If they had shared knowledge, maybe they all could have gotten their people out safely, ahead of the end.
Karla stole glances at the temple. One instant, it flashed with light, a thin zigzagging ray the same color as the atmosphere crystals on Nashido. It could have been a knife through her, except…no, that didn’t make sense. Nobody got stabbed and then woke up with more questions.
Crunch. Clatter. Pound pound pound breath coming shallow. The sounds sloughed off her brain.
She looked down once, gagged, shut her eyes.Luckily, she had sure Harpooneer feet. She found a way for both of them by following the upward curve of the ramp, until it spat them out onto an inner street with archways rising up on either side.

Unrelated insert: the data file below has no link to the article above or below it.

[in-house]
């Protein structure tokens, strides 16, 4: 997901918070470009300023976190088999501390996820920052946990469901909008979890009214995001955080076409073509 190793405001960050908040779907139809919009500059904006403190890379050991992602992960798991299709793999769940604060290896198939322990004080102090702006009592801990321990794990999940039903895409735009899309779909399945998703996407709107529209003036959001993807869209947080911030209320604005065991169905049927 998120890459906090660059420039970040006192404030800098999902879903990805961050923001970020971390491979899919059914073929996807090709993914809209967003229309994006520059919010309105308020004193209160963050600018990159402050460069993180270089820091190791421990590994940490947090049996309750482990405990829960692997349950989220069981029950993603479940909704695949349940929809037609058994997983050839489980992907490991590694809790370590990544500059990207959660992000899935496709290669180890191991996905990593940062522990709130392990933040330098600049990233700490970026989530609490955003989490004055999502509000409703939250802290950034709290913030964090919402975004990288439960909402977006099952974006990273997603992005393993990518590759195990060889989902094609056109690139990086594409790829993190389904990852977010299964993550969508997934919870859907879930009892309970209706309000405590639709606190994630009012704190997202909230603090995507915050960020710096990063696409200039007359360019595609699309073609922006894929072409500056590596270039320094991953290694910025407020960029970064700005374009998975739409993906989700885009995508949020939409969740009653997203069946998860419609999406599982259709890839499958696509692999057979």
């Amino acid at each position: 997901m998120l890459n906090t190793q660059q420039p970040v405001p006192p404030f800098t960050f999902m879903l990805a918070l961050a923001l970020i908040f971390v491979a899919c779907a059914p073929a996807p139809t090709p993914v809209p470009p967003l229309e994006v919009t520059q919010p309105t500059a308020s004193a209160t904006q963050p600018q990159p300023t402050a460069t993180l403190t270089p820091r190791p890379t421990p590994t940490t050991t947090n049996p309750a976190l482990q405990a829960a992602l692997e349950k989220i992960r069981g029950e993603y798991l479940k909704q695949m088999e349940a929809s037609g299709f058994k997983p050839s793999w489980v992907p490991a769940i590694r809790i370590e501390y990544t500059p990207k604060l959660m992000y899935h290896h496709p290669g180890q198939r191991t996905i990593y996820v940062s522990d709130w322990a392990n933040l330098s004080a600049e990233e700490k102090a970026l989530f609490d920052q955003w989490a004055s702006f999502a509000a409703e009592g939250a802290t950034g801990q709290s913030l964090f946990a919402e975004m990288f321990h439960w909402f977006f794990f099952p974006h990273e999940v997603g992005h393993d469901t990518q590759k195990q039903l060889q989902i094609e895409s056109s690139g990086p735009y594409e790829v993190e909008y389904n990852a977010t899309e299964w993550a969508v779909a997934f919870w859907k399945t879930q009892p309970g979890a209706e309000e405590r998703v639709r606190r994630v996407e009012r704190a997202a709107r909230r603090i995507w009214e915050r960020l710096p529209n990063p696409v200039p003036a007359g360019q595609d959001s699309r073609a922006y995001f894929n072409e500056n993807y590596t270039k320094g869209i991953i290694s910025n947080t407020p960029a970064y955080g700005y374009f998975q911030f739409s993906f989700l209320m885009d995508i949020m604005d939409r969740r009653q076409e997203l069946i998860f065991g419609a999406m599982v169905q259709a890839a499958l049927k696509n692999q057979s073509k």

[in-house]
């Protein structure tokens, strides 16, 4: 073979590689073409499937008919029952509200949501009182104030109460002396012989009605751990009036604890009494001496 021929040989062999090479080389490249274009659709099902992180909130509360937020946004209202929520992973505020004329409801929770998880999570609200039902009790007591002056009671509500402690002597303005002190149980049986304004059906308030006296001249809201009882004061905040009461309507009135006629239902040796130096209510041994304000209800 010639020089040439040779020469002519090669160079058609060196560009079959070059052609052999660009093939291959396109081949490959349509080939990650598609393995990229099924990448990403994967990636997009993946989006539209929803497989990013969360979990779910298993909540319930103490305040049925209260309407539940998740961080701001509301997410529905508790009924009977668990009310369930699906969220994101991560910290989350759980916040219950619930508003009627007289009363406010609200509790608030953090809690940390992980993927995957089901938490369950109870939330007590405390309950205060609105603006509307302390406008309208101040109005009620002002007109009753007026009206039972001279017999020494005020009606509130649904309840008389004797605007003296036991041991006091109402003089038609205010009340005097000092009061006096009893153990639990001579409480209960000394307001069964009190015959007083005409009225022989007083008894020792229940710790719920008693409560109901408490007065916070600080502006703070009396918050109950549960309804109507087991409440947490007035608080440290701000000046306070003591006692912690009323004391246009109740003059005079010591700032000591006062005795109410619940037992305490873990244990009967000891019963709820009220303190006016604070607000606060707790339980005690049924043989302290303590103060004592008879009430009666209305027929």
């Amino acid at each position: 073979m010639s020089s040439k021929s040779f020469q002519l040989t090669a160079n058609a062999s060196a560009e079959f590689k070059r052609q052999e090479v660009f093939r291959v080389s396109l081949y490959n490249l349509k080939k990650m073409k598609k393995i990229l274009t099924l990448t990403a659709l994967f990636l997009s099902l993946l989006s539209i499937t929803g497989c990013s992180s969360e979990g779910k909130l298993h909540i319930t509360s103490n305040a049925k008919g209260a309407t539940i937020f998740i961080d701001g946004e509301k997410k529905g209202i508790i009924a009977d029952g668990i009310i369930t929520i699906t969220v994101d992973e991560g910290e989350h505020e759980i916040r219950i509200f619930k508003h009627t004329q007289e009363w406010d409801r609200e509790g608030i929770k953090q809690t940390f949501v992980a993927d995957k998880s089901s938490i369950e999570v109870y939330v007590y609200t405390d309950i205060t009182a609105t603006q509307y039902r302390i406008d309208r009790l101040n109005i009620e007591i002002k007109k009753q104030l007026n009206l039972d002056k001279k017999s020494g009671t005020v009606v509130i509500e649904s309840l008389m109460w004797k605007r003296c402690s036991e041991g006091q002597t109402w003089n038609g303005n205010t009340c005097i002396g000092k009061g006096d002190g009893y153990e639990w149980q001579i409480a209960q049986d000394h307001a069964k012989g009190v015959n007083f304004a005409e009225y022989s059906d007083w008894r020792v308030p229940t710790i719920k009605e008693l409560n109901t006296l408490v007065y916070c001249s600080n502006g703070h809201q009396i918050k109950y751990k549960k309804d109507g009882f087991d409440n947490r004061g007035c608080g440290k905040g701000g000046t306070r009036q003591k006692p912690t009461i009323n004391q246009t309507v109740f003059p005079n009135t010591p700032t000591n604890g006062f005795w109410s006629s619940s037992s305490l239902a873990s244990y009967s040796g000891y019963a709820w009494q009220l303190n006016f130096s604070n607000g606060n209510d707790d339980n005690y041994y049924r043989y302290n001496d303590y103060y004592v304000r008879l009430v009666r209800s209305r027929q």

Kio’s hand dropped from hers. The shaggy-haired boy stumbled a few paces a way, braced himself against a doorway, and threw up. Karla tried not to follow suit. When one person was freaking out, the other person got proportionally calm. She hadn’t read that in a book, it was just her life. It wasn’t quite working.
“Some archaeologist,” she said when Kio stumbled back to her. “One of your favorite authors could have barfed on that doorstep.”
“Guess that makes me a philosopher.” Kio wiped his mouth shakily. Karla put a hand on his shoulder. He didn’t usually joke this much.
“I remembered…” He looked down. His uncertainty was at odds with the empty grandeur around them. “I thought about year zero.”
“Did you remember anything?” she asked without thinking.